A memo sent to staff in the Winnipeg Regional Health Authority Friday is outlining the dire situation in Winnipeg’s urgent care and emergency departments and the factors driving wait times higher.
“There are several causes for this, but together they have led to significant increases in wait times over the past few months,” WRHA CEO Mike Nader said in a press conference late Monday afternoon.
Around 1 p.m. Monday, the shortest wait time in the city was five hours at the Health Sciences Centre Children’s Hospital, while the longest was more than seven hours at St. Boniface Hospital.
Many factors driving up wait times noted in the memo were fuelled by the COVID-19 pandemic, including higher-than-normal levels of COVID-19 positive patients, patients who avoided seeking care earlier in the pandemic now requiring more and longer medical care, patients staying longer while they wait for the results of a COVID-19 test, and staff sick time levels reaching historic highs.
Nader was asked during the press conference if more stringent COVID-19 restrictions, such as mask mandates and vaccine requirements, would help alleviate pressure on the healthcare system.
“I think the challenges are multi-faceted, I don’t think any one thing is going to address that,” Nader said. “We know that the latest variant is quite transmissible, but I do think that the work that we’re doing with our care teams around transitions and opportunities to find solutions is how we’re going to get out of this. No one thing is going to fix this.”
The memo also details potential solutions the health authority is working towards, including changing ambulance protocols to redirect less serious patients to urgent care instead of emergency, starting a pilot to test new patients for COVID-19 in emergency and urgent care departments, and refining the virtual outpatient program and inter-region transfer protocols.
“The process is really for enabling or distribution of care, so when we have emergency rooms or urgent cares that are maybe not as busy as the others, the paramedics will assess the patients they are picking up and they will direct them to the most appropriate site that has the shortest wait time,” Nader explained.
“So what we’re doing there is distributing the care needs across our urgent cares and our emergency rooms.”
When asked what the province is doing to address the growing emergency department wait times, Health Minister Audrey Gordon deferred to the WRHA CEO.
“I hope it’s addressed very, very soon,” Gordon said.
“One of the things I’m doing is insisting that they fix it. So that they look at the various options that are available, that they’re talking to the staff in the emergency departments. Sometimes, as we say, the best ideas come from the hospital floor.”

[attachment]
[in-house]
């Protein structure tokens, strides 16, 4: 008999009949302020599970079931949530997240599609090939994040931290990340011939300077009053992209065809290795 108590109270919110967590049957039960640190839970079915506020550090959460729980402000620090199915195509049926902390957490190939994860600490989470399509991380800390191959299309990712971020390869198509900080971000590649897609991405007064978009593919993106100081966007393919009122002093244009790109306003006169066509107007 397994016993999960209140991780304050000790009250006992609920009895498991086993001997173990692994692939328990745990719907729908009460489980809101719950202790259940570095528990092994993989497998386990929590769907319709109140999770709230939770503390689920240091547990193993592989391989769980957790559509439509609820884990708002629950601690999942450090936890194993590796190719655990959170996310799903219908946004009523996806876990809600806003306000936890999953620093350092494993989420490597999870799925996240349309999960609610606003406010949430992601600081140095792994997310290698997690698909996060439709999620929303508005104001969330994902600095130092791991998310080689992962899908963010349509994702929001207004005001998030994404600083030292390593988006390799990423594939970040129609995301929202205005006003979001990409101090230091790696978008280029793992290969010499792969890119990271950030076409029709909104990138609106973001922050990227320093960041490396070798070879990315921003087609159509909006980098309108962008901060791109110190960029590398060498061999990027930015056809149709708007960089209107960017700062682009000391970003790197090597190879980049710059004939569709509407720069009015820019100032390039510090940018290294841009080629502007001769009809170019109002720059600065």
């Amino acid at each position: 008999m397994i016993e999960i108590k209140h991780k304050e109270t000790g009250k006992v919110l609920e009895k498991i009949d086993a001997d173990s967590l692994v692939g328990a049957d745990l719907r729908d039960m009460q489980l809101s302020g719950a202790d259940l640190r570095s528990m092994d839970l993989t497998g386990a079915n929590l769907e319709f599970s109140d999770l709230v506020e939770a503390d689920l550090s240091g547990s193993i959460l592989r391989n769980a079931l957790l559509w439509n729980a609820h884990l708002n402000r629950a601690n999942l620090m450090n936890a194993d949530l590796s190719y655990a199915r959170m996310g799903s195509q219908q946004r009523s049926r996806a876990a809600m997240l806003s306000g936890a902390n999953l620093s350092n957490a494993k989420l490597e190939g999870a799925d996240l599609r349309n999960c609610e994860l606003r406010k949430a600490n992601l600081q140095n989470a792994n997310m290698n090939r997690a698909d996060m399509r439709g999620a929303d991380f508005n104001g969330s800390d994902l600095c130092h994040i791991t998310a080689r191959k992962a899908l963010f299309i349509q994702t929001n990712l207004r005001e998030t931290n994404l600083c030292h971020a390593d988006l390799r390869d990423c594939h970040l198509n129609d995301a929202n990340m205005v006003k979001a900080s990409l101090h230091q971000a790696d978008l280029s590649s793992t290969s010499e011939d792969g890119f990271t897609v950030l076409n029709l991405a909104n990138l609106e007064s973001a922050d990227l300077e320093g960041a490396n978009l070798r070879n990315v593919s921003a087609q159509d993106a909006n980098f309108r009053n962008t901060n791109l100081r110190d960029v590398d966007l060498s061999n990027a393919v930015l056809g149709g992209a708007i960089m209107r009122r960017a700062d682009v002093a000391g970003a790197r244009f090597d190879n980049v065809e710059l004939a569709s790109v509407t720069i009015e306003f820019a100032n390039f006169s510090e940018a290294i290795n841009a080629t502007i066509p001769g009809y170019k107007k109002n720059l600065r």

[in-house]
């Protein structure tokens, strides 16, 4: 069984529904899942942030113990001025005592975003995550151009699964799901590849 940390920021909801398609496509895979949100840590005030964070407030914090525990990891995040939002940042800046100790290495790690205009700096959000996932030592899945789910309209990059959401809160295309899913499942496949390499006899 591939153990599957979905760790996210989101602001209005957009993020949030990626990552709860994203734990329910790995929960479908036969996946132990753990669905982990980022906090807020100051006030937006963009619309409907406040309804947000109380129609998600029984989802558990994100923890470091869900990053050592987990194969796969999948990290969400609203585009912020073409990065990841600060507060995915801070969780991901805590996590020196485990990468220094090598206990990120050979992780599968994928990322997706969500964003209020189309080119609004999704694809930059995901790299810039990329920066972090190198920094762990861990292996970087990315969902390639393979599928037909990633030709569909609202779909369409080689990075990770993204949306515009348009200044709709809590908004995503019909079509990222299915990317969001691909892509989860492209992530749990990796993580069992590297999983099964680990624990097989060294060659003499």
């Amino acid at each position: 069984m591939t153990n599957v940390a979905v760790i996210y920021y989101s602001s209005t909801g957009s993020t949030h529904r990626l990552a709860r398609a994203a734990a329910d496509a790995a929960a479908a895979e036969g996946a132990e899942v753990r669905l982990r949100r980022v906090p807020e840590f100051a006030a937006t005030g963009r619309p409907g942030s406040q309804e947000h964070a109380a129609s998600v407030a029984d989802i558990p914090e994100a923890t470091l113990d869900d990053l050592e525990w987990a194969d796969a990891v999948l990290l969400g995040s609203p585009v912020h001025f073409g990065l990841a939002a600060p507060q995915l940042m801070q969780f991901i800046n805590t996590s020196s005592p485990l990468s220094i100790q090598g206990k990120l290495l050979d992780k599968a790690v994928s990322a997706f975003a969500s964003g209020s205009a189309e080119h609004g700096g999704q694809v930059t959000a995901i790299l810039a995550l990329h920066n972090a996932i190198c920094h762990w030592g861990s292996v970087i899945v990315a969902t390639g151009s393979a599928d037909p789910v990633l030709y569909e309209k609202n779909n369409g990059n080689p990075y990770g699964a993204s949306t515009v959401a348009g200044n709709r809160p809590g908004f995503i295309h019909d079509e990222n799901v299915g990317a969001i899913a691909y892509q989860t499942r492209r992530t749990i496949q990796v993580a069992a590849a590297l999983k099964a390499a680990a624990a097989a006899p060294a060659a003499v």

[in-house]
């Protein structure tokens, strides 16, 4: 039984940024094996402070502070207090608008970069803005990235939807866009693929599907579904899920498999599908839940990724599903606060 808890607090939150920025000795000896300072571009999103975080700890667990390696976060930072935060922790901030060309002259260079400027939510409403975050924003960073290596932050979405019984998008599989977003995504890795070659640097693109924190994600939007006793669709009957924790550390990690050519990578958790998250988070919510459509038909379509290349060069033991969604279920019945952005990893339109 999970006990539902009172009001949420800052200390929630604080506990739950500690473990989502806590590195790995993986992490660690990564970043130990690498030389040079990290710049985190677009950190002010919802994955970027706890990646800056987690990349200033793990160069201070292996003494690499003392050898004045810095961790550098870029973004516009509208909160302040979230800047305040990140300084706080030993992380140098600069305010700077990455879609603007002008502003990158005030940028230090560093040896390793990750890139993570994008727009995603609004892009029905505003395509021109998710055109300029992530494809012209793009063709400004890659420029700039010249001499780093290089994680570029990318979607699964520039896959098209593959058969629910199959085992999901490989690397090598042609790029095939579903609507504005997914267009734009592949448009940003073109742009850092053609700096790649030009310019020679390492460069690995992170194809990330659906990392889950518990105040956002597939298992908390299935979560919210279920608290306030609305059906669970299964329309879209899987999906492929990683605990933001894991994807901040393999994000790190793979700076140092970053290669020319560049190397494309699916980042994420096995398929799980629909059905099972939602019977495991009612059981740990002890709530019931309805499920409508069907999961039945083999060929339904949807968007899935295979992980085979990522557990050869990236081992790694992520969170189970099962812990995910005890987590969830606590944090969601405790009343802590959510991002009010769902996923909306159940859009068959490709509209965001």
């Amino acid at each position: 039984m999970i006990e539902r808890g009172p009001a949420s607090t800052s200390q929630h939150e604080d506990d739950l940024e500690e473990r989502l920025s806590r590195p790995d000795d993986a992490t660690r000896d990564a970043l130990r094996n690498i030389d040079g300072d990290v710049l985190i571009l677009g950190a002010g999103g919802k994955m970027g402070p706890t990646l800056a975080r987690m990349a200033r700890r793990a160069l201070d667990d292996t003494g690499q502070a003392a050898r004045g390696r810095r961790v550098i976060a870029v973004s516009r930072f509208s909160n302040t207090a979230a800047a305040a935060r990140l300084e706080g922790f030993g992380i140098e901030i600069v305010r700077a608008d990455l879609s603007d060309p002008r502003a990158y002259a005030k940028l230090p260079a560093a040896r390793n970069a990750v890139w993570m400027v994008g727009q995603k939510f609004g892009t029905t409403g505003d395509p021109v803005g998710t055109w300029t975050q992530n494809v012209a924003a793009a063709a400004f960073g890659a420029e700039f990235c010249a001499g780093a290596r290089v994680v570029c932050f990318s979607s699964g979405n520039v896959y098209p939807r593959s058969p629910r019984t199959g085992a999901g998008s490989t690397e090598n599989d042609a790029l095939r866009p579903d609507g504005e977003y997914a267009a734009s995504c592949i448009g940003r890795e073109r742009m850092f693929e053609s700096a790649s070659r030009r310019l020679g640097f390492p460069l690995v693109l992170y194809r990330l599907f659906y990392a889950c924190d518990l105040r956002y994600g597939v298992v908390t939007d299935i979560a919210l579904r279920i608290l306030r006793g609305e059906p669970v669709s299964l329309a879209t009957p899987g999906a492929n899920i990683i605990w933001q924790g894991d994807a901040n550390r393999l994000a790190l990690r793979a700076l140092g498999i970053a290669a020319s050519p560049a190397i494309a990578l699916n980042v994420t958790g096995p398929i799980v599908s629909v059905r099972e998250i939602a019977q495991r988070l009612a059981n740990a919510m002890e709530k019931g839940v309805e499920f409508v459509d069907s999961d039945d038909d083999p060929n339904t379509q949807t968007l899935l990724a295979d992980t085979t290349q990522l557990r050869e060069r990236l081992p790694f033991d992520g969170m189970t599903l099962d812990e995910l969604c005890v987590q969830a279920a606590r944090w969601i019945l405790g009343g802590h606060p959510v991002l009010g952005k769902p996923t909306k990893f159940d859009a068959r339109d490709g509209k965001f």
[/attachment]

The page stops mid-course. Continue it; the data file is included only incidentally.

Opposition leader Wab Kinew says the issue of wait times is nothing new.
“The PCs created the crisis in our emergency rooms and now they want us to believe that they’re going to fix it,” Kinew told reporters Wednesday afternoon.
“They’re still motivated by the same thing that made them create this crisis in the first place, which is that they’re putting money ahead of care and they’re reducing the number of beds across the systems. Again, we saw issues in emergency departments before the pandemic, the system was already in crisis before COVID hit.”
A frustration shared by the president of the Manitoba Association of Health Care Professionals.
“It’s frustrating because we’ve been talking about this for years, it continues to be a really basic staffing issue,” Manitoba Association of Health Care Professionals president Bob Moroz told Global News, adding that the staffing issues are widespread in all aspects of healthcare, and not just with doctors and nurses.
“Government has been turning a complete deaf ear to what we’ve been saying for years,” he added. “I also continue to be frustrated they blame it on the pandemic. The pandemic is showing where the staffing issues are, but it is not responsible for the staffing issues. We have been hurdling towards this crisis for years.”
Manitoba Nurses Union also says increased wait times often leads to increased patient frustration.
“If there is patients that are frustrated or angry, it’s nursing staff that are taking the brunt of that,” MNU president Darlene Jackson said.
Jackson said the WRHA memo that went out was disappointing.
“We’re a little tired of having everything blamed on COVID, on the pandemic,” she said.
“We are in a critical nursing shortage and we’ve been predicting this nursing shortage for years.”